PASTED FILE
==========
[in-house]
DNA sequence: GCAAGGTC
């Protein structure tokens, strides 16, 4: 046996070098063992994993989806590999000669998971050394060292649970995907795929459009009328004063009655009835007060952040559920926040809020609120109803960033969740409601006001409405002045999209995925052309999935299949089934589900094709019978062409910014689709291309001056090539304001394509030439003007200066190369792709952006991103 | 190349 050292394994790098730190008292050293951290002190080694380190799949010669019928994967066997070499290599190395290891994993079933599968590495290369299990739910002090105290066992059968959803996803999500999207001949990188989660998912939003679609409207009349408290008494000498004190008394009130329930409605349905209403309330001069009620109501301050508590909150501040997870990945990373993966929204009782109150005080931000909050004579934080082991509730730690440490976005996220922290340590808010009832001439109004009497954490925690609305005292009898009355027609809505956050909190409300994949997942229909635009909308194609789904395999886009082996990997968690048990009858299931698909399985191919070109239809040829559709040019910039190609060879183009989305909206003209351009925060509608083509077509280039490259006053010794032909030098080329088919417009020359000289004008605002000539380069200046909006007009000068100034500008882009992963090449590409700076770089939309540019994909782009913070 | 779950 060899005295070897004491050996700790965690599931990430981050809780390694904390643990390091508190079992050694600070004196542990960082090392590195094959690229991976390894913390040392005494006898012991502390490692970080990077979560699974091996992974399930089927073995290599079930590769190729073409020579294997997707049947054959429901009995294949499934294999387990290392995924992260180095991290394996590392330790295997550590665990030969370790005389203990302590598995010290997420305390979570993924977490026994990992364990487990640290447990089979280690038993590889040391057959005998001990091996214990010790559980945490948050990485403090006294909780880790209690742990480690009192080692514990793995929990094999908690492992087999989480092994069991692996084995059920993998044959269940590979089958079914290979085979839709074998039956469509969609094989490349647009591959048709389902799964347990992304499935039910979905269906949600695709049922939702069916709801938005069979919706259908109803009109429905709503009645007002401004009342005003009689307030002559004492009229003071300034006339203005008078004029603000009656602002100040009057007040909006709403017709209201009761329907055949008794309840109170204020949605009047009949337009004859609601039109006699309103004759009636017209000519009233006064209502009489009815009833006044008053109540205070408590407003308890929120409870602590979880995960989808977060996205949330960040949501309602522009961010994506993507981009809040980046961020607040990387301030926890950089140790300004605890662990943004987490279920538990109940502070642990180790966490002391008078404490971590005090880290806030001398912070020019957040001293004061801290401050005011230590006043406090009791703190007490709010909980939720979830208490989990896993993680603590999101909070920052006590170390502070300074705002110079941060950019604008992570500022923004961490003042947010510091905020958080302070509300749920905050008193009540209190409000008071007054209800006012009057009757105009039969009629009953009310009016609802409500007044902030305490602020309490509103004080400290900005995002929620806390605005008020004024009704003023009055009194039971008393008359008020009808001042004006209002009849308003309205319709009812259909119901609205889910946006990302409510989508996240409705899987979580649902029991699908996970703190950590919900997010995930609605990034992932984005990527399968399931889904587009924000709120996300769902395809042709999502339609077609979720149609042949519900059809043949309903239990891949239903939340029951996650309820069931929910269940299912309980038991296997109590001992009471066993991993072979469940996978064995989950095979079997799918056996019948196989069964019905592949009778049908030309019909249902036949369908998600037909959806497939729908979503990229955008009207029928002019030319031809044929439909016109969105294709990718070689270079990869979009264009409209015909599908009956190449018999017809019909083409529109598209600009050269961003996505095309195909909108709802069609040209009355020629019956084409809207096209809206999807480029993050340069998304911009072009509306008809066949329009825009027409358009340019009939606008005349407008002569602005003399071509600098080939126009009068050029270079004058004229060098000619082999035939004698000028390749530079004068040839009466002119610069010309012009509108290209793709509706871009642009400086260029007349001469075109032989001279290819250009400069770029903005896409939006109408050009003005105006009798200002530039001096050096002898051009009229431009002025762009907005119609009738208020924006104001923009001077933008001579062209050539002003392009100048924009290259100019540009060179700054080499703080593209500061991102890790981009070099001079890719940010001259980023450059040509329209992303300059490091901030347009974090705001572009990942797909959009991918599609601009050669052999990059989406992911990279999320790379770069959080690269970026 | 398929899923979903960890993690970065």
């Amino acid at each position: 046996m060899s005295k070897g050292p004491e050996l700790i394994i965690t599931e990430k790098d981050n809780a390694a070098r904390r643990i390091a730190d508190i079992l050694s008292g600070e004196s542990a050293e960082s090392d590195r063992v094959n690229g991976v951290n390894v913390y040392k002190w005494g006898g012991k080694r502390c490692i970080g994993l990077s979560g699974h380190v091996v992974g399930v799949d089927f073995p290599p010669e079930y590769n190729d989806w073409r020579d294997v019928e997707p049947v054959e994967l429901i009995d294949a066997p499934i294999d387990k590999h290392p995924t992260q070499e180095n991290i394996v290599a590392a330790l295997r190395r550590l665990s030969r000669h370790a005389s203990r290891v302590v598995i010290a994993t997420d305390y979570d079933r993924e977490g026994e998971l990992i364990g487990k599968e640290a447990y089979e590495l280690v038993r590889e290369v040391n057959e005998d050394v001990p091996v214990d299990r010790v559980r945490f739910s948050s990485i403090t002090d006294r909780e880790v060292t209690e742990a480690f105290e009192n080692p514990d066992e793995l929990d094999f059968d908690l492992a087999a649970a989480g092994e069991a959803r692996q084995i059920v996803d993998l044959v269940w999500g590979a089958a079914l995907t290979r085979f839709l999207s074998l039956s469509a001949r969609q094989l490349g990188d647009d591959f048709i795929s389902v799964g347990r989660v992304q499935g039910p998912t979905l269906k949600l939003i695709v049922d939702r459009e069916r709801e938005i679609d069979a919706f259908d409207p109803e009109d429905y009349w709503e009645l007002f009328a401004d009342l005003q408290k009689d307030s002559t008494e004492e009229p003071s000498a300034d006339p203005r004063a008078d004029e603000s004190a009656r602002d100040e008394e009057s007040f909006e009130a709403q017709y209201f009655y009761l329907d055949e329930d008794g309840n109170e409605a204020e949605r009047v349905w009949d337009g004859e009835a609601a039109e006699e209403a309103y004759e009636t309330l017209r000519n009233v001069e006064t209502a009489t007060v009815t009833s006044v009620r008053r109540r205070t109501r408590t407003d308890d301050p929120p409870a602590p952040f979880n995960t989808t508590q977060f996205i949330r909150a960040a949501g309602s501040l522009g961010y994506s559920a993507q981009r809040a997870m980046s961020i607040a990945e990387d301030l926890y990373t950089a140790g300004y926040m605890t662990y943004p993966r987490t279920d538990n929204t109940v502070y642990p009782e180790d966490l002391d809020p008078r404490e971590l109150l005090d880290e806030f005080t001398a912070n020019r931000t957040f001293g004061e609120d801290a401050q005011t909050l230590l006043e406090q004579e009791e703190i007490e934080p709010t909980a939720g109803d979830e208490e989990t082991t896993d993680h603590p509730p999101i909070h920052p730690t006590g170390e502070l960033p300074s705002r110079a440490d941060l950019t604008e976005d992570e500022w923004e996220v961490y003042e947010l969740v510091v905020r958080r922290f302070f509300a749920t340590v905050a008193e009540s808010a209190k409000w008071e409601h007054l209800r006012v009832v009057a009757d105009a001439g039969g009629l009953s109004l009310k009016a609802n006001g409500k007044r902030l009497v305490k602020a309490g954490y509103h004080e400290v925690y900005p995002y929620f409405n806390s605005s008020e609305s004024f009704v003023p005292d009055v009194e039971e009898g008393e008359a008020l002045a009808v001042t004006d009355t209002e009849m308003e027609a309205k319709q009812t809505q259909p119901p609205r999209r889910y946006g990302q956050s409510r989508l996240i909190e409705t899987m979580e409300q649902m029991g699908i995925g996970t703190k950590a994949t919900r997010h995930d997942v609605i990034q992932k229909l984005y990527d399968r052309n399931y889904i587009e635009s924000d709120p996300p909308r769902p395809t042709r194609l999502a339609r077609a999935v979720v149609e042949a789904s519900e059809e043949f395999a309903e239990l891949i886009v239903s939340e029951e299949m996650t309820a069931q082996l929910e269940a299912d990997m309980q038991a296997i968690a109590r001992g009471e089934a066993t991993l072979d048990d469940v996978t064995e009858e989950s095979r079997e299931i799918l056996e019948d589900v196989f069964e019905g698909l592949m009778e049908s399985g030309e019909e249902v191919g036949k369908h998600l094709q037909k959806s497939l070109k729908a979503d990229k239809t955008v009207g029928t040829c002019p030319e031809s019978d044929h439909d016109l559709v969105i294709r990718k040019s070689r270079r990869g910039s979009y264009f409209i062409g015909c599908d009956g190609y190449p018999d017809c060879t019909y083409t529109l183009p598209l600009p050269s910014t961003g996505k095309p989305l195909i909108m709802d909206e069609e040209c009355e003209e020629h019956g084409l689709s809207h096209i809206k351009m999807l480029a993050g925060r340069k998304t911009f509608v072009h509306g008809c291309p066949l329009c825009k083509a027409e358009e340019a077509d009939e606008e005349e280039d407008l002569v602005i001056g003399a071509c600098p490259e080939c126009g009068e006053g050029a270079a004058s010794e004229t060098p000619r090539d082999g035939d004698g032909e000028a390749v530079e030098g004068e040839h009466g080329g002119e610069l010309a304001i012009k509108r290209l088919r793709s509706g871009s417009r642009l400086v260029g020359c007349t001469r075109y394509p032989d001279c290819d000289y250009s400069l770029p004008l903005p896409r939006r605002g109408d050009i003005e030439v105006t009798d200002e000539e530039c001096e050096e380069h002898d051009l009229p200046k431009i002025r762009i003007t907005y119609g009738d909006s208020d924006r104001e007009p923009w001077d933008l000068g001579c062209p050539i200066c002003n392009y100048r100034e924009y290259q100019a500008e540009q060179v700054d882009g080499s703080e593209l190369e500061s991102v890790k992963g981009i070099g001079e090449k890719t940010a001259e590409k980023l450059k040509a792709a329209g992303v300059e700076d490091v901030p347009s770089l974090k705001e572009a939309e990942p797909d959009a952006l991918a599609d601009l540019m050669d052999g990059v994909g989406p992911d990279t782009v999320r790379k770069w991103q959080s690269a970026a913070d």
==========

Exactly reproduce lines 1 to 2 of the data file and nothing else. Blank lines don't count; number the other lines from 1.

[in-house]
DNA sequence: GCAAGGTC